Weicheng Ma


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Dartmouth at SemEval-2022 Task 6: Detection of Sarcasm
Rishik Lad | Weicheng Ma | Soroush Vosoughi
Proceedings of the 16th International Workshop on Semantic Evaluation (SemEval-2022)

This paper introduces the result of Team Dartmouth’s experiments on each of the five subtasks for the detection of sarcasm in English and Arabic tweets. This detection was framed as a classification problem, and our contributions are threefold: we developed an English binary classifier system with RoBERTa, an Arabic binary classifier with XLM-RoBERTa, and an English multilabel classifier with BERT. Preprocessing steps are taken with labeled input data prior to tokenization, such as extracting and appending verbs/adjectives or representative/significant keywords to the end of an input tweet to help the models better understand and generalize sarcasm detection. We also discuss the results of simple data augmentation techniques to improve the quality of the given training dataset as well as an alternative approach to the question of multilabel sequence classification. Ultimately, our systems place us in the top 14 participants for each of the five subtasks.

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DartmouthCS at SemEval-2022 Task 8: Predicting Multilingual News Article Similarity with Meta-Information and Translation
Joseph Hajjar | Weicheng Ma | Soroush Vosoughi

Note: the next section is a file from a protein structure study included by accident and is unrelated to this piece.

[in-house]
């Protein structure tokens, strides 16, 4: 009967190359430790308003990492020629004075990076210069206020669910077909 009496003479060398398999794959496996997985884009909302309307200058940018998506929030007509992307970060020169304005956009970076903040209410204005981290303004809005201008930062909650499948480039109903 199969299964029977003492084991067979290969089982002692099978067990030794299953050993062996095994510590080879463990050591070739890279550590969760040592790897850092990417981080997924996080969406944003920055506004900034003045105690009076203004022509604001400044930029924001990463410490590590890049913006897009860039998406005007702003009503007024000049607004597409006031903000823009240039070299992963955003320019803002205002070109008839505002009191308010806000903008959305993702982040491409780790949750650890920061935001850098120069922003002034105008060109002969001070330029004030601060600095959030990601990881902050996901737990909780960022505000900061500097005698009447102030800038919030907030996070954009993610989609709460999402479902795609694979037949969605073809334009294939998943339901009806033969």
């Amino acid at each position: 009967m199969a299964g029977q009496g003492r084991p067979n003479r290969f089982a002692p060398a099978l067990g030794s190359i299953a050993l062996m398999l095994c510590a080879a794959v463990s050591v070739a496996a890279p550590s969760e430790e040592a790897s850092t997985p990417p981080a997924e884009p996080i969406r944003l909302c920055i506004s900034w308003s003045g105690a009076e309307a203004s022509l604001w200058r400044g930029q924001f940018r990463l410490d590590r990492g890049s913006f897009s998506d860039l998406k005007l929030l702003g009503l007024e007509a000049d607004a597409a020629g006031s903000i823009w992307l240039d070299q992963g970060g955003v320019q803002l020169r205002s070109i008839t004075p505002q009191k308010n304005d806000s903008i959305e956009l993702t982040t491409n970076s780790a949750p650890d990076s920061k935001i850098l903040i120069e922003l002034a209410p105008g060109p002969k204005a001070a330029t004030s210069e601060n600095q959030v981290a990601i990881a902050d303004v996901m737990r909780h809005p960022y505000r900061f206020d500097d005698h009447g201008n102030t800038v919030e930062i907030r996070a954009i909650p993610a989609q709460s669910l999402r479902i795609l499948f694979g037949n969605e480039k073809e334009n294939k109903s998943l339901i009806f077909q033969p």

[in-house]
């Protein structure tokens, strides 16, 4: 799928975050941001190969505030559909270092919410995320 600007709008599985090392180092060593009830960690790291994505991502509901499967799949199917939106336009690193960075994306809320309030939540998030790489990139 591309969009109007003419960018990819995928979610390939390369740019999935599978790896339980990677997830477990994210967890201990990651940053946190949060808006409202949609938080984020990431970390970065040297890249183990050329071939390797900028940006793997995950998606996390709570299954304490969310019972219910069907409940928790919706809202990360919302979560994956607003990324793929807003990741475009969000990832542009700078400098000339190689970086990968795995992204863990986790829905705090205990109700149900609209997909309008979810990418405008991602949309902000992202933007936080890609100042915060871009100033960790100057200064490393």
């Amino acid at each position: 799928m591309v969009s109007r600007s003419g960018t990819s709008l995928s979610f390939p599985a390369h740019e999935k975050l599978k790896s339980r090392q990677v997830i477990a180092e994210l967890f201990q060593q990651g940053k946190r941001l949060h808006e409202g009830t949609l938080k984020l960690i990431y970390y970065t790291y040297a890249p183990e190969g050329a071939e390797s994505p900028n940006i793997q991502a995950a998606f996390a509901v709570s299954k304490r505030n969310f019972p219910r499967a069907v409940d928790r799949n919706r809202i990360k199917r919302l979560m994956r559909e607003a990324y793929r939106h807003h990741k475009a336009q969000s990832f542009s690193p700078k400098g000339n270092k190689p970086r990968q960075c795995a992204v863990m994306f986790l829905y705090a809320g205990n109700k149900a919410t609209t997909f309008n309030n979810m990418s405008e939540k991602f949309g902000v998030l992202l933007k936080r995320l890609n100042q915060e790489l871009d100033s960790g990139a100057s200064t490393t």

Proceedings of the 16th International Workshop on Semantic Evaluation (SemEval-2022)

This paper presents our approach for tackling SemEval-2022 Task 8: Multilingual News Article Similarity. Our experiments show that even by using multi-lingual pre-trained language models (LMs), translating the text into the same language yields the best evaluation performance. We also find that stylometric features of the text and meta-information of the news articles can be predicted based on the text with low error rates, and these predictions could be used to improve the predictions of the overall similarity scores. These findings suggest substantial correlations between authorship information and topical similarity estimation, which sheds light on future stylometric and topic modeling research.

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EnCBP: A New Benchmark Dataset for Finer-Grained Cultural Background Prediction in English
Weicheng Ma | Samiha Datta | Lili Wang | Soroush Vosoughi
Findings of the Association for Computational Linguistics: ACL 2022